Intimidation, The Baseball Codes

Yadier Molina Has a Message for You, Pitchers

molina_pushups_med_i7mol65c

In St. Louis yesterday, Phillies reliever Brett Oberholtzer knocked down catcher Yadier Molina with an inside pitch at the knees. Molina, having pitched forward to avoid it, ended up face down in the dirt, over the plate, bat still in his hand. Then he did some push-ups. (Watch it here.)

You can’t intimidate me.

Most hitters opt for less representational manifestations of that kind of message, opting simply to get back into the batter’s box as if nothing had happened. Frank Robinson would actually move closer to the plate. But push-ups?

You can’t intimidate me.

Pete Rose made a point of sprinting to first base after being hit by a pitch, to prove that not only could he not be intimidated, he also couldn’t be physically hurt. Guys like Stan Musial and Ted Williams took pleasure in abusing pitchers who threw too far inside, following knockdowns with extra-base hits. Just last year Andrew McCutchen set precedent for Molina, doing push-ups of his own after being knocked down in a game against Cincinnati, and then hitting a double.

The notion of anti-intimidation has a rich history in baseball, never more prominently enacted than by Jackie Robinson early in a career in which opposing pitchers made him one of the most tested batters in big league history. In his excellent book, Baseball’s Great Experiment, Jules Tygiel described a game from 1946, when Robinson still played for the minor league Montreal Royals:

Paul Derringer, a thirty-nine-year-old former major league hurler who had won 223 games over his fifteen-year career, faced Robinson in an April exhibition game. The Kentucky-born player told [Montreal manager Clay] Hopper that he would test the black athlete. The first time Robinson came to the plate, Derringer hurled a fastball at his head. “He knocked him down all right,” said Hopper, “Forced him to put his chin right in the dirt.”

Robinson stepped back in and Derringer threw a second pitch that headed at him and then broke sharply over the inside corner. Robinson lashed the ball on a line over the third baseman’s head for a single.

Two innings later, Derringer again decked Robinson. This time the angry batter drove the next pitch into left-center for a triple. After the game Derringer confided to Hopper, one southerner to another, “Clay, your colored boy is going to do all right.”

And Molina? On the pitch following his batter’s-box calisthenics, he singled into center field. Even if Oberholtzer’s knockdown was unintentional, Molina sent a powerful message to the rest of the league.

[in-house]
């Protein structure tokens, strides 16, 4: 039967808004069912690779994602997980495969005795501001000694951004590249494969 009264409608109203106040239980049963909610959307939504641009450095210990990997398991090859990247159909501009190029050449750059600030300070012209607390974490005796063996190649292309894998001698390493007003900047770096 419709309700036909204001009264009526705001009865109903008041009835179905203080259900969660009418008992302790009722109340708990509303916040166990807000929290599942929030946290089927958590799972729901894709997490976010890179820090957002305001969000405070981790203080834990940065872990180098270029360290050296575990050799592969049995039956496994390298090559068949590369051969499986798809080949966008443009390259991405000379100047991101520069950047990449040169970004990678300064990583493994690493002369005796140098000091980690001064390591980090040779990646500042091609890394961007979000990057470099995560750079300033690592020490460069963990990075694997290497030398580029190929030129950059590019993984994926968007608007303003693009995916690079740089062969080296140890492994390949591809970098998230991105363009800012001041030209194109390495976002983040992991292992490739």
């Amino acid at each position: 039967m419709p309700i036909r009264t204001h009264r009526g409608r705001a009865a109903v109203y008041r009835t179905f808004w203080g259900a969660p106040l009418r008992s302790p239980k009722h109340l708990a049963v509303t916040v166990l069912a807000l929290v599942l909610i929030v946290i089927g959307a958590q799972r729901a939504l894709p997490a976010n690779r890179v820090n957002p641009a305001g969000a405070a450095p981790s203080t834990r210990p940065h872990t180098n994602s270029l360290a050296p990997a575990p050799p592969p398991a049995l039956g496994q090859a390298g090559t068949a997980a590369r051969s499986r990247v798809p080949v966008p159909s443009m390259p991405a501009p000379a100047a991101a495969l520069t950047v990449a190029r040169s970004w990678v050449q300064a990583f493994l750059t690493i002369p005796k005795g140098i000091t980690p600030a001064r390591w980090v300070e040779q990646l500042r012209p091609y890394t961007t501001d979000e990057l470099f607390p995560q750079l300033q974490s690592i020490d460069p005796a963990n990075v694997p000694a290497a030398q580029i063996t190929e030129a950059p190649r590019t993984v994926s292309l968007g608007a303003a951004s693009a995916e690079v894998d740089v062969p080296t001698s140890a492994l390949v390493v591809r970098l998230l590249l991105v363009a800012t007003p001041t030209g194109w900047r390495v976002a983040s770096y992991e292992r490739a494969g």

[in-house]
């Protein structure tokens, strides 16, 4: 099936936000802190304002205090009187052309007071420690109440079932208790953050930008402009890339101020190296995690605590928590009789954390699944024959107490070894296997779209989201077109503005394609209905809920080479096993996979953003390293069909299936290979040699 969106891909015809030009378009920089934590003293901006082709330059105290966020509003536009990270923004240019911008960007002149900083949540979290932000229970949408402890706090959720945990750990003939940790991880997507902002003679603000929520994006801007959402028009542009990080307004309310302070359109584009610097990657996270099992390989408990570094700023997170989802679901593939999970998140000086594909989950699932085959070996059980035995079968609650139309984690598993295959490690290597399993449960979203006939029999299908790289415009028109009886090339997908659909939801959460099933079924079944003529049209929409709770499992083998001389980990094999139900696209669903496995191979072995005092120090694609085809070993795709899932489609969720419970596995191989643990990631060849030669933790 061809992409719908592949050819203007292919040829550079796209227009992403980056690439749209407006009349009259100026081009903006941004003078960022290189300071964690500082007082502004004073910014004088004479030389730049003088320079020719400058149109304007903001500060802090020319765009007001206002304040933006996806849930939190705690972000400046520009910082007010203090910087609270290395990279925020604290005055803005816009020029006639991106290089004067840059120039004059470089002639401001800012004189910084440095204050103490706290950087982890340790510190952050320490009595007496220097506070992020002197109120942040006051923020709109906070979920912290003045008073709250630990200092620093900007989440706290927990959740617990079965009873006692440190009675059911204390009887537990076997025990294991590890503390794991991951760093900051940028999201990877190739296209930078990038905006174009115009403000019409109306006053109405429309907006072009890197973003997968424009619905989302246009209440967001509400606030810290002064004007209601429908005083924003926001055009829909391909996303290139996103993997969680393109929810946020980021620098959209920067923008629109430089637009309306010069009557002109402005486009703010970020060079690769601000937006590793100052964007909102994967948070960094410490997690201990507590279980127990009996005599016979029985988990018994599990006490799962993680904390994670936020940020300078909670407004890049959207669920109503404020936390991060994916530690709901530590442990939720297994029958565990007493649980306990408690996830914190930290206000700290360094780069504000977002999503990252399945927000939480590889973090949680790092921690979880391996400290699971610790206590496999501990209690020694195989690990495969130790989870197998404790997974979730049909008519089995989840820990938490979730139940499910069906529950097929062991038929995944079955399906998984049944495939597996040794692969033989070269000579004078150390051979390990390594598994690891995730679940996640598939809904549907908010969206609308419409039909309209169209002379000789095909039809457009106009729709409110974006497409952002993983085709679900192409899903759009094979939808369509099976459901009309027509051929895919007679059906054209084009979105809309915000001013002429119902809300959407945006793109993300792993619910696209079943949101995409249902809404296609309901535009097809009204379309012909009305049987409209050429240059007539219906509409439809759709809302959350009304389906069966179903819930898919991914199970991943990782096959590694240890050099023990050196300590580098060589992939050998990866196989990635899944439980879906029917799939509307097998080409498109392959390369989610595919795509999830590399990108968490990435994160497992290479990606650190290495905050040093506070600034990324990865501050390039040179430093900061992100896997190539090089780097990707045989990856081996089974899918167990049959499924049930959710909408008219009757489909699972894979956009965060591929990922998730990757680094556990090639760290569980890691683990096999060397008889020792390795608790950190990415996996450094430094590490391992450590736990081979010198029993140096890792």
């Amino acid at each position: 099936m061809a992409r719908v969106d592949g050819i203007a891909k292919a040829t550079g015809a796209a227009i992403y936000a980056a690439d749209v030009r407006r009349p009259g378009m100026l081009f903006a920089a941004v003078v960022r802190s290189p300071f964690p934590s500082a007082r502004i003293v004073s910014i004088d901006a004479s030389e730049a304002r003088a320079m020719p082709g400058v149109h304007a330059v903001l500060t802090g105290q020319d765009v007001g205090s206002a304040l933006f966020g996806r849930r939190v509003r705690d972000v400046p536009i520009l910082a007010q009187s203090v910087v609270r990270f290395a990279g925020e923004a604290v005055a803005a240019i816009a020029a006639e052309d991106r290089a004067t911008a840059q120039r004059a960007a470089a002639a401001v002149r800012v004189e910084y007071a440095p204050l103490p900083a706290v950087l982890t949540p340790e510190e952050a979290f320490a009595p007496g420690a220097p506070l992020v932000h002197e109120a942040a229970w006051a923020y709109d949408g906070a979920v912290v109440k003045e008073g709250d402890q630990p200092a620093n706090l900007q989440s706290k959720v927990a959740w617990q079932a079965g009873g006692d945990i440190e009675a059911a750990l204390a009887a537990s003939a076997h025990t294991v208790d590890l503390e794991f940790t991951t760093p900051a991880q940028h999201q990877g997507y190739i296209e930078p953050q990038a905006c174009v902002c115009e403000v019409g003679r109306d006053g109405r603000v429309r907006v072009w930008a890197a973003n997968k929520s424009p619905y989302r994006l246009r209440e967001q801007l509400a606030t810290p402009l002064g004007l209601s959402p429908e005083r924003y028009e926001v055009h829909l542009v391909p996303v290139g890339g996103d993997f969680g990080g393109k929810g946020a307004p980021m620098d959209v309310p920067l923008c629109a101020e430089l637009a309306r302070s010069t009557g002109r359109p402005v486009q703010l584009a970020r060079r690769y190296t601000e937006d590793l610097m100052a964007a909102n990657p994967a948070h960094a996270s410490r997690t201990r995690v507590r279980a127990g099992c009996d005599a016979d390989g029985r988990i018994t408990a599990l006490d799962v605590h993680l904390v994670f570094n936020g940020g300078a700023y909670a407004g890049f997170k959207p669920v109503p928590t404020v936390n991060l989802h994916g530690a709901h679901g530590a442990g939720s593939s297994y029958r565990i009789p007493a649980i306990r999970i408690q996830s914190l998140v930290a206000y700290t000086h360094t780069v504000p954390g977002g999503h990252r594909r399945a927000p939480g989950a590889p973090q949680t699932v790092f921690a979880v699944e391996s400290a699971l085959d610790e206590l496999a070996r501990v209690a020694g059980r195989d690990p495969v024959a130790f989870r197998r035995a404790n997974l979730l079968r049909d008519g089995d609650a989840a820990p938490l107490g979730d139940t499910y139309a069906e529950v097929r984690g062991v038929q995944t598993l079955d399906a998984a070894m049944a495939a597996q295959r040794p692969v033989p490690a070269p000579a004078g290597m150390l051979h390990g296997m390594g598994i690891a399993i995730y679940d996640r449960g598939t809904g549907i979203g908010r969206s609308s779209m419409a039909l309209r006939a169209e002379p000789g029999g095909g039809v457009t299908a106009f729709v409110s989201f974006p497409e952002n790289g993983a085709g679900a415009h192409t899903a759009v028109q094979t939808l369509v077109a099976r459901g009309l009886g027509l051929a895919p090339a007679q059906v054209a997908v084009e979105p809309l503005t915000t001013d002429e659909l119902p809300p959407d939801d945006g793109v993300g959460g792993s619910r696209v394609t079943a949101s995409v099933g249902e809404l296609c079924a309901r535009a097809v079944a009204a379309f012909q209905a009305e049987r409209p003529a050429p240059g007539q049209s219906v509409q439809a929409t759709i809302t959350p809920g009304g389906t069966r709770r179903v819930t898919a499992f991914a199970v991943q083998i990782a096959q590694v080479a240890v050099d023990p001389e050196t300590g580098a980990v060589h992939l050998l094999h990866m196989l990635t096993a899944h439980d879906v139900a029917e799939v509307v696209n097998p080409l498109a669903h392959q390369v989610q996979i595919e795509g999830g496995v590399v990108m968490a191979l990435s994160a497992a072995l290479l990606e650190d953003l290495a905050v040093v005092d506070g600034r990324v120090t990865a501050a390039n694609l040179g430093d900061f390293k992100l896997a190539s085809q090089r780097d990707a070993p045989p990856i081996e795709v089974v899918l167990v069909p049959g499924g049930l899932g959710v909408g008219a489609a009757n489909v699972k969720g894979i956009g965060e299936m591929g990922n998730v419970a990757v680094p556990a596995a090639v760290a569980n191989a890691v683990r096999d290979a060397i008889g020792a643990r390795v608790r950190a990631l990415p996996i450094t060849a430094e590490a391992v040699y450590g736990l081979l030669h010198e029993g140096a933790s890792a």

You can’t intimidate me.

 

Intimidation, Retaliation, The Baseball Codes

Do the Royals Really Want a Piece of Noah Syndergaard? Why the Hell Would They?

Up and in on Esco

When Newsday reported yesterday that the Royals were still harboring a grudge over Noah Syndergaard’s first-pitch fastball in Game 3 of last year’s World Series, it struck an awkward tone. The teams meet on opening day, and rumors that the Mets have something in store for their opponents (Syndergaard is scheduled to start the second game of the series) raised more questions than it answered.

It’s not that teams and players don’t have long memories, or that they aren’t willing to wait weeks, months and, in some situations, years for retribution. (In his final season as a pitcher—indeed, in his final game—Bob Gibson was unable to retaliate against Pete LaCock for the perceived slight of having hit a grand slam against him. So he waited 15 years until they met in an old-timers’ game, then drilled him in the back.)

The thing about the Royals allegedly being angry, though, is that Syndergaard didn’t do anything wrong.

As a power pitcher, it is his right to establish tone, and the inside fastball is a valid weapon in any pitcher’s arsenal. With his first pitch of the game, the right-hander threw head-high at 98 mph to Alcides Escobar, one of Kansas City’s hottest hitters and a first-pitch swinger.

Thing is, the pitch didn’t come close to hitting Escobar. It didn’t even cross the line of the batter’s box. When catcher Travis d’Arnaud reached up to catch it, his glove shot straight into the sky, not toward the hitter.

And it worked. Escobar, shaken, struck out.

There’s no reason for the Royals to like this kind of tactic, but neither can they decry it as worthy of retaliation. (It’s their option to feed Syndergaard some of the same, but if that was the endgame there was little reason not to do it at the time.)